Football is often referred to as a religion in Latin America. Nowhere is this truer than in Argentina.
Unlike most American sports teams, which are almost all privately owned and operated, Argentinian football teams are owned by clubs. Club members elect the teams’ presidents and have a direct say in the direction of the club.
Campaigning for president of a club is a full-on competition. One of Argentina’s most successful clubs, Estudiantes, recently had an election which pitted legends Juan Sebastían Verón and Carlos Bilardo against each other. Verón ended up winning, which allows him to spread his passion for the team to a new generation, but he faces many challenges in front of him.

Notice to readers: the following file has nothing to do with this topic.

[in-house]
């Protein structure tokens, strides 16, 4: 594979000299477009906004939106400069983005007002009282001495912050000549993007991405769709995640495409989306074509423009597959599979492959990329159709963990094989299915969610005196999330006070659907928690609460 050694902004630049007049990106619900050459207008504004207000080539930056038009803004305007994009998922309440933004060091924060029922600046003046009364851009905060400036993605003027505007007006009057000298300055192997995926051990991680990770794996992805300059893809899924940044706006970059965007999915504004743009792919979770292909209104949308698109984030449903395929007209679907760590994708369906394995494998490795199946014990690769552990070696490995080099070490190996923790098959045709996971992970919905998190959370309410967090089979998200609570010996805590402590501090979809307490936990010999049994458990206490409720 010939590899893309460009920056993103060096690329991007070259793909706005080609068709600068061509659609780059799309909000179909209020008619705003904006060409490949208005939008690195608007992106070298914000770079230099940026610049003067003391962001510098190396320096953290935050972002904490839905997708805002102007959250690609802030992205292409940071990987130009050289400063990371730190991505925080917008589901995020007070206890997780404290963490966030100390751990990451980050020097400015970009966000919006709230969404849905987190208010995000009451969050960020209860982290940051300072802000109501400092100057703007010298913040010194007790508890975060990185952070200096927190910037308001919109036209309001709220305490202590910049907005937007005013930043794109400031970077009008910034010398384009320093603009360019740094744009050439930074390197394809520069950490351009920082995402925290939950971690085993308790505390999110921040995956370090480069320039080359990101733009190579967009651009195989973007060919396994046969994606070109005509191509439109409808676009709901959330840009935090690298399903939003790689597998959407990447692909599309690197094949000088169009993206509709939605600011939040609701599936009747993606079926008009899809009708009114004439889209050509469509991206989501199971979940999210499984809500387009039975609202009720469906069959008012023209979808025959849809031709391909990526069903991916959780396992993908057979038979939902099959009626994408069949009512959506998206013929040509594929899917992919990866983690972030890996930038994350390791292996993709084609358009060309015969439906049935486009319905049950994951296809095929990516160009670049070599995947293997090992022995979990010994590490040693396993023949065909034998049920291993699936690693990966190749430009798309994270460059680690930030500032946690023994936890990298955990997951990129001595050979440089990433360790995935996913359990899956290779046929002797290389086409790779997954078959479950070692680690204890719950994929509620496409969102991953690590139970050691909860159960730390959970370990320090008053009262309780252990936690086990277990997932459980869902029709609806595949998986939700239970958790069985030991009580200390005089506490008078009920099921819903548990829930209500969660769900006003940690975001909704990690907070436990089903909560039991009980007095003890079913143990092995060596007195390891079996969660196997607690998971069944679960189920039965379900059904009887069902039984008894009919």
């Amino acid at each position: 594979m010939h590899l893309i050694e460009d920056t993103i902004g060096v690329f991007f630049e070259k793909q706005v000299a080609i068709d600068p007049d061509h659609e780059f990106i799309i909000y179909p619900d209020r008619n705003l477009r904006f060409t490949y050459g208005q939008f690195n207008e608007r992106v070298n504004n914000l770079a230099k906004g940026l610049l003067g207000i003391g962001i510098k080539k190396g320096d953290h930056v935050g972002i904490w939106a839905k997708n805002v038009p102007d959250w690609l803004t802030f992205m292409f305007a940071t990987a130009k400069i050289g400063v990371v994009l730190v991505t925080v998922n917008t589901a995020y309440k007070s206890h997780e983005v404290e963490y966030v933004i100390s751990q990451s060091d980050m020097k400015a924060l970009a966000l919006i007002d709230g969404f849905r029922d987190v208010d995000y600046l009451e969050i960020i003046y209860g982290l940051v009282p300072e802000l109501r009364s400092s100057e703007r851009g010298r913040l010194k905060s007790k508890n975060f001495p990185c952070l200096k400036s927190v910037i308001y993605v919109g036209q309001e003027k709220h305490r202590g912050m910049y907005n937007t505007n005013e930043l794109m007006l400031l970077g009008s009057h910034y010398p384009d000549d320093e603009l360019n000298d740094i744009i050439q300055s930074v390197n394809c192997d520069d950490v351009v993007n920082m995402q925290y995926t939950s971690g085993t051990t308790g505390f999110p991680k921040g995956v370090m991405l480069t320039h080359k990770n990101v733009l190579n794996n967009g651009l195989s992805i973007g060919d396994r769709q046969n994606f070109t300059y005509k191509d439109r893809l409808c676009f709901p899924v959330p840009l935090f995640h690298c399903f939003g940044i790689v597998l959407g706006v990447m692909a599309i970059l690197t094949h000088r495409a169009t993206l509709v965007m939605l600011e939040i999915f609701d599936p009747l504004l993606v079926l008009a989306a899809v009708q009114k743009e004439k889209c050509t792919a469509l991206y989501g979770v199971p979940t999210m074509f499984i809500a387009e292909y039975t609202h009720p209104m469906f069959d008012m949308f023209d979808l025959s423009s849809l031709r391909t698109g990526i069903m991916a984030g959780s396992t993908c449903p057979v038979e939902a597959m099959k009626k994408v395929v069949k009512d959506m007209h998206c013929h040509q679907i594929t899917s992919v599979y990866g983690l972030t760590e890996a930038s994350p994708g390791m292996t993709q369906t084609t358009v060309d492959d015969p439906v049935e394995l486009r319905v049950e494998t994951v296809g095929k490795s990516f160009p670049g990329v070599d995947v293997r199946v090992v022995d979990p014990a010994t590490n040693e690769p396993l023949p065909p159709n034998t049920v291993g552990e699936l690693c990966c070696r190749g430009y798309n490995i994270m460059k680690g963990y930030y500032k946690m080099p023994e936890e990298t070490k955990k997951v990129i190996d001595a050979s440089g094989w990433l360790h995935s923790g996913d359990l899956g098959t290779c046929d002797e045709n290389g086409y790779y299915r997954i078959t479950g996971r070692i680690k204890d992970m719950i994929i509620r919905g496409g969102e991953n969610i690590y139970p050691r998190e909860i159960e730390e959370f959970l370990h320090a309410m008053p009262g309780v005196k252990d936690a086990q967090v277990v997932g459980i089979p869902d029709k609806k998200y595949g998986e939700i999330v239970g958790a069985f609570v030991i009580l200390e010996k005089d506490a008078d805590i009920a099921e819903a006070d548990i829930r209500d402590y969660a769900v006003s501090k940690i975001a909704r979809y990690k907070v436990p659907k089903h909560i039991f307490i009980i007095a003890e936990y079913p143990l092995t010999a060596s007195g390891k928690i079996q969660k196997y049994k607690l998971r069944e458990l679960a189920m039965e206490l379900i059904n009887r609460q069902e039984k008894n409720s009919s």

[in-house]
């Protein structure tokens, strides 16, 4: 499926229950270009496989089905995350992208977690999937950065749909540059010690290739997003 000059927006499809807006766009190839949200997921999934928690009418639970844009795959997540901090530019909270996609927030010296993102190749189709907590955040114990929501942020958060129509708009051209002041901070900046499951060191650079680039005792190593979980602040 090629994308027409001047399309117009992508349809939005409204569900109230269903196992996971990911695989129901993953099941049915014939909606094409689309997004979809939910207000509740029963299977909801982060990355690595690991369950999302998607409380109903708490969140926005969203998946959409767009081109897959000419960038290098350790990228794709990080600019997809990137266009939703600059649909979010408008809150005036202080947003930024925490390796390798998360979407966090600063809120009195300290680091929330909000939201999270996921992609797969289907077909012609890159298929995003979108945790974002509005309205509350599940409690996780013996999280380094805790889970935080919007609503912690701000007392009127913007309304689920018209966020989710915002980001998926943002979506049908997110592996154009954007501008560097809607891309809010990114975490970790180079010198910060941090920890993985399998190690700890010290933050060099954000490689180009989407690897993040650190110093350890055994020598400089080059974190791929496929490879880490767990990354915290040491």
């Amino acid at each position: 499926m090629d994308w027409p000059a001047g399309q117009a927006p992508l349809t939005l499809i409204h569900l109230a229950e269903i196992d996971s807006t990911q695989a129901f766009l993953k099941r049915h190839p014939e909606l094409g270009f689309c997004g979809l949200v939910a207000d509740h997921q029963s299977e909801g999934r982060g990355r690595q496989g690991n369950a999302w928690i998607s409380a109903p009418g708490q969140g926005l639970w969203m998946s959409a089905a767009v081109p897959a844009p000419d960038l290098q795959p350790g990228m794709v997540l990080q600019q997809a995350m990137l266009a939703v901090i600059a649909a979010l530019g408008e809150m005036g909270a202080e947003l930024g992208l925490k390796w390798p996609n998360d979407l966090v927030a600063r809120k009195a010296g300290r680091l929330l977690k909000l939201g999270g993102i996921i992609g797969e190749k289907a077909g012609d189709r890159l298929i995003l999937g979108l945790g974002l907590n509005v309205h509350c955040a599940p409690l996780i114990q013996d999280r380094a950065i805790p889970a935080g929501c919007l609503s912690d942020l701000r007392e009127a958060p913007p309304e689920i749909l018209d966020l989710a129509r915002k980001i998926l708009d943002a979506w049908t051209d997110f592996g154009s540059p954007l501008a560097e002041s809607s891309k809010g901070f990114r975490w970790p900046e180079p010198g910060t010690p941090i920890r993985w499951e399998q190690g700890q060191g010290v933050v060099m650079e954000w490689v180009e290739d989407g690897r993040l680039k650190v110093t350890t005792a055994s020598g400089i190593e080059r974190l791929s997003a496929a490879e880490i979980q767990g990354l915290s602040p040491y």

Argentinian football teams face many challengesFootball is often referred to as a religion in Latin America. Nowhere is this truer than in Argentina.
Estudiantes is in need of a new stadium, and has one in the works, but is having trouble financing it. On a larger scale, many of the Argentinian league’s teams are either bankrupt or nearing bankruptcy.
Barra bravas, the equivalent of English hooligans, have caused fighting and violence at games in recent years, driving attendance down. They also run illegal operations such as the sale of fake merchandise and ticket scalping. Game day violence is how they keep their grip on their profitable business.
To make matters worse, much of the country’s young talent, including superstar Lionel Messi, leaves to play in the more competitive European leagues which drives down the level of competition further.
Correspondent Joel Richards reports on the steps are being taken to improve the situation.